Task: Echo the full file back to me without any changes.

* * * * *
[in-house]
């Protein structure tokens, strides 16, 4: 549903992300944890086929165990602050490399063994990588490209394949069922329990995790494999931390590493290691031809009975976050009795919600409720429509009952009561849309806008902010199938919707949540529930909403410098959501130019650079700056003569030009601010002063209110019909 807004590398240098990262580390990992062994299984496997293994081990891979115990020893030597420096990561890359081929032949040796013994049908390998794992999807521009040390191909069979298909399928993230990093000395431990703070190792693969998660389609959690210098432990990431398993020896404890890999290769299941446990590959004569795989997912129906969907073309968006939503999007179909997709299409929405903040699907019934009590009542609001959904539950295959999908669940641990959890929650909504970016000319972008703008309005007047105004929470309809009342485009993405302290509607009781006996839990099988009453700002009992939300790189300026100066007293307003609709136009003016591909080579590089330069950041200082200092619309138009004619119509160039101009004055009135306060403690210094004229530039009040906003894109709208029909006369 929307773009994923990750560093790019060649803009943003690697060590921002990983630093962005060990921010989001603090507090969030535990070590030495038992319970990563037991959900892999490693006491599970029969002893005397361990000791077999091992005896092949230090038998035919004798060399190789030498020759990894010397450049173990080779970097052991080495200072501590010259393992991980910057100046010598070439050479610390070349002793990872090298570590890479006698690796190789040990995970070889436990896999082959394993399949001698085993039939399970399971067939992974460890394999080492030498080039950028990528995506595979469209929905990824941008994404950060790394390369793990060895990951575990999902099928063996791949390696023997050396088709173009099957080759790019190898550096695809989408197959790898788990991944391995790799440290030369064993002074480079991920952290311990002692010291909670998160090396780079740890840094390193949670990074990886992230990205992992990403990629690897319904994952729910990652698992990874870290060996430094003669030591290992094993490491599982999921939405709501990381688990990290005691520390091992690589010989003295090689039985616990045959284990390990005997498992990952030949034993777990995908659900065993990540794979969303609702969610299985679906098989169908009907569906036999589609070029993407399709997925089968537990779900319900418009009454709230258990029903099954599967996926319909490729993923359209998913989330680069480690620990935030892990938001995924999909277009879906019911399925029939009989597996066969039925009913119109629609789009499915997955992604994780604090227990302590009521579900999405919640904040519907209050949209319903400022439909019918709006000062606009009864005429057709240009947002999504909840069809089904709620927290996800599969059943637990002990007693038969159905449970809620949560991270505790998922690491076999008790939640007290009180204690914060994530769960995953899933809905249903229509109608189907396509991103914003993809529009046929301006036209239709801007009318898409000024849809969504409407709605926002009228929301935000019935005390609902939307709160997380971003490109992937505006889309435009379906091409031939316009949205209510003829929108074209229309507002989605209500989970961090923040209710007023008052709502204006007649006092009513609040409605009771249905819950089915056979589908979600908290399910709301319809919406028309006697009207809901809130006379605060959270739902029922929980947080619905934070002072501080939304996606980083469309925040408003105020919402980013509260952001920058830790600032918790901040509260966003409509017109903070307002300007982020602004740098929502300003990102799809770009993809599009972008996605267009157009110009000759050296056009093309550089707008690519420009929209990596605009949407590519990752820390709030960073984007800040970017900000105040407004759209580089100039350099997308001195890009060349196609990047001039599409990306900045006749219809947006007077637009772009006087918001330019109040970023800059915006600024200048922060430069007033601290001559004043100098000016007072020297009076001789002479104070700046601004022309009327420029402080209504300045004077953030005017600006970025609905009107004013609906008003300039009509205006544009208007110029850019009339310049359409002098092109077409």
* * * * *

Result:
[in-house]
């Protein structure tokens, strides 16, 4: 549903992300944890086929165990602050490399063994990588490209394949069922329990995790494999931390590493290691031809009975976050009795919600409720429509009952009561849309806008902010199938919707949540529930909403410098959501130019650079700056003569030009601010002063209110019909 807004590398240098990262580390990992062994299984496997293994081990891979115990020893030597420096990561890359081929032949040796013994049908390998794992999807521009040390191909069979298909399928993230990093000395431990703070190792693969998660389609959690210098432990990431398993020896404890890999290769299941446990590959004569795989997912129906969907073309968006939503999007179909997709299409929405903040699907019934009590009542609001959904539950295959999908669940641990959890929650909504970016000319972008703008309005007047105004929470309809009342485009993405302290509607009781006996839990099988009453700002009992939300790189300026100066007293307003609709136009003016591909080579590089330069950041200082200092619309138009004619119509160039101009004055009135306060403690210094004229530039009040906003894109709208029909006369 929307773009994923990750560093790019060649803009943003690697060590921002990983630093962005060990921010989001603090507090969030535990070590030495038992319970990563037991959900892999490693006491599970029969002893005397361990000791077999091992005896092949230090038998035919004798060399190789030498020759990894010397450049173990080779970097052991080495200072501590010259393992991980910057100046010598070439050479610390070349002793990872090298570590890479006698690796190789040990995970070889436990896999082959394993399949001698085993039939399970399971067939992974460890394999080492030498080039950028990528995506595979469209929905990824941008994404950060790394390369793990060895990951575990999902099928063996791949390696023997050396088709173009099957080759790019190898550096695809989408197959790898788990991944391995790799440290030369064993002074480079991920952290311990002692010291909670998160090396780079740890840094390193949670990074990886992230990205992992990403990629690897319904994952729910990652698992990874870290060996430094003669030591290992094993490491599982999921939405709501990381688990990290005691520390091992690589010989003295090689039985616990045959284990390990005997498992990952030949034993777990995908659900065993990540794979969303609702969610299985679906098989169908009907569906036999589609070029993407399709997925089968537990779900319900418009009454709230258990029903099954599967996926319909490729993923359209998913989330680069480690620990935030892990938001995924999909277009879906019911399925029939009989597996066969039925009913119109629609789009499915997955992604994780604090227990302590009521579900999405919640904040519907209050949209319903400022439909019918709006000062606009009864005429057709240009947002999504909840069809089904709620927290996800599969059943637990002990007693038969159905449970809620949560991270505790998922690491076999008790939640007290009180204690914060994530769960995953899933809905249903229509109608189907396509991103914003993809529009046929301006036209239709801007009318898409000024849809969504409407709605926002009228929301935000019935005390609902939307709160997380971003490109992937505006889309435009379906091409031939316009949205209510003829929108074209229309507002989605209500989970961090923040209710007023008052709502204006007649006092009513609040409605009771249905819950089915056979589908979600908290399910709301319809919406028309006697009207809901809130006379605060959270739902029922929980947080619905934070002072501080939304996606980083469309925040408003105020919402980013509260952001920058830790600032918790901040509260966003409509017109903070307002300007982020602004740098929502300003990102799809770009993809599009972008996605267009157009110009000759050296056009093309550089707008690519420009929209990596605009949407590519990752820390709030960073984007800040970017900000105040407004759209580089100039350099997308001195890009060349196609990047001039599409990306900045006749219809947006007077637009772009006087918001330019109040970023800059915006600024200048922060430069007033601290001559004043100098000016007072020297009076001789002479104070700046601004022309009327420029402080209504300045004077953030005017600006970025609905009107004013609906008003300039009509205006544009208007110029850019009339310049359409002098092109077409």